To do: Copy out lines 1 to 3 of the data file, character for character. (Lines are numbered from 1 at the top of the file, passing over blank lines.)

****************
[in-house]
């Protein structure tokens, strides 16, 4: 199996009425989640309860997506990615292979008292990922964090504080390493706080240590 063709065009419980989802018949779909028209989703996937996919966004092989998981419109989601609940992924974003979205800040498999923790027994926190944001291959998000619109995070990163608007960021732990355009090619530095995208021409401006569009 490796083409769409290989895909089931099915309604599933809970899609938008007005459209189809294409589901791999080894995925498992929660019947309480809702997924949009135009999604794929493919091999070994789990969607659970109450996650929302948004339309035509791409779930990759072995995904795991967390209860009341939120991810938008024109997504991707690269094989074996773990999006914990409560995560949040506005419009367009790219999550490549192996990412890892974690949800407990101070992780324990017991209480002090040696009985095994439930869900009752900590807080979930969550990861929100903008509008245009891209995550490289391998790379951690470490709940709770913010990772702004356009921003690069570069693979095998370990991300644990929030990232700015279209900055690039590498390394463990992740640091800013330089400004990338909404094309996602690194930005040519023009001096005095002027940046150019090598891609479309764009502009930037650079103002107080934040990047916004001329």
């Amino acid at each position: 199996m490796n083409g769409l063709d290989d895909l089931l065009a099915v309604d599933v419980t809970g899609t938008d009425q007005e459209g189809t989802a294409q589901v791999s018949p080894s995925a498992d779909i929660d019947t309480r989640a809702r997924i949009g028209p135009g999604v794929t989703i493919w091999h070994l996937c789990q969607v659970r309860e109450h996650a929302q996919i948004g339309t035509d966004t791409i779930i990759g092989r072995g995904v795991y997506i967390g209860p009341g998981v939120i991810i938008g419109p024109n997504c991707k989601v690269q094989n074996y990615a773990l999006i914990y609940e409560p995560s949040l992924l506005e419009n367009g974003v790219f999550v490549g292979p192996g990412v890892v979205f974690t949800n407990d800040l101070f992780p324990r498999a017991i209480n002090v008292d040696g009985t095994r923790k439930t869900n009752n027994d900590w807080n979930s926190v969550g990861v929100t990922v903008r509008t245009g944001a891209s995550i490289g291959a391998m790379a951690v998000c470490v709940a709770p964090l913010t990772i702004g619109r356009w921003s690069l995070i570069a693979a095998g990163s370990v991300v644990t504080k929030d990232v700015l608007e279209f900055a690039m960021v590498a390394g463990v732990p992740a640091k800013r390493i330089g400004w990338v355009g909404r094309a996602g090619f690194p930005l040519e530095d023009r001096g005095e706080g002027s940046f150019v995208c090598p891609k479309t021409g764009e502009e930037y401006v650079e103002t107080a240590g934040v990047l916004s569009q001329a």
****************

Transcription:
[in-house]
């Protein structure tokens, strides 16, 4: 199996009425989640309860997506990615292979008292990922964090504080390493706080240590 063709065009419980989802018949779909028209989703996937996919966004092989998981419109989601609940992924974003979205800040498999923790027994926190944001291959998000619109995070990163608007960021732990355009090619530095995208021409401006569009 490796083409769409290989895909089931099915309604599933809970899609938008007005459209189809294409589901791999080894995925498992929660019947309480809702997924949009135009999604794929493919091999070994789990969607659970109450996650929302948004339309035509791409779930990759072995995904795991967390209860009341939120991810938008024109997504991707690269094989074996773990999006914990409560995560949040506005419009367009790219999550490549192996990412890892974690949800407990101070992780324990017991209480002090040696009985095994439930869900009752900590807080979930969550990861929100903008509008245009891209995550490289391998790379951690470490709940709770913010990772702004356009921003690069570069693979095998370990991300644990929030990232700015279209900055690039590498390394463990992740640091800013330089400004990338909404094309996602690194930005040519023009001096005095002027940046150019090598891609479309764009502009930037650079103002107080934040990047916004001329």
């Amino acid at each position: 199996m490796n083409g769409l063709d290989d895909l089931l065009a099915v309604d599933v419980t809970g899609t938008d009425q007005e459209g189809t989802a294409q589901v791999s018949p080894s995925a498992d779909i929660d019947t309480r989640a809702r997924i949009g028209p135009g999604v794929t989703i493919w091999h070994l996937c789990q969607v659970r309860e109450h996650a929302q996919i948004g339309t035509d966004t791409i779930i990759g092989r072995g995904v795991y997506i967390g209860p009341g998981v939120i991810i938008g419109p024109n997504c991707k989601v690269q094989n074996y990615a773990l999006i914990y609940e409560p995560s949040l992924l506005e419009n367009g974003v790219f999550v490549g292979p192996g990412v890892v979205f974690t949800n407990d800040l101070f992780p324990r498999a017991i209480n002090v008292d040696g009985t095994r923790k439930t869900n009752n027994d900590w807080n979930s926190v969550g990861v929100t990922v903008r509008t245009g944001a891209s995550i490289g291959a391998m790379a951690v998000c470490v709940a709770p964090l913010t990772i702004g619109r356009w921003s690069l995070i570069a693979a095998g990163s370990v991300v644990t504080k929030d990232v700015l608007e279209f900055a690039m960021v590498a390394g463990v732990p992740a640091k800013r390493i330089g400004w990338v355009g909404r094309a996602g090619f690194p930005l040519e530095d023009r001096g005095e706080g002027s940046f150019v995208c090598p891609k479309t021409g764009e502009e930037y401006v650079e103002t107080a240590g934040v990047l916004s569009q001329a």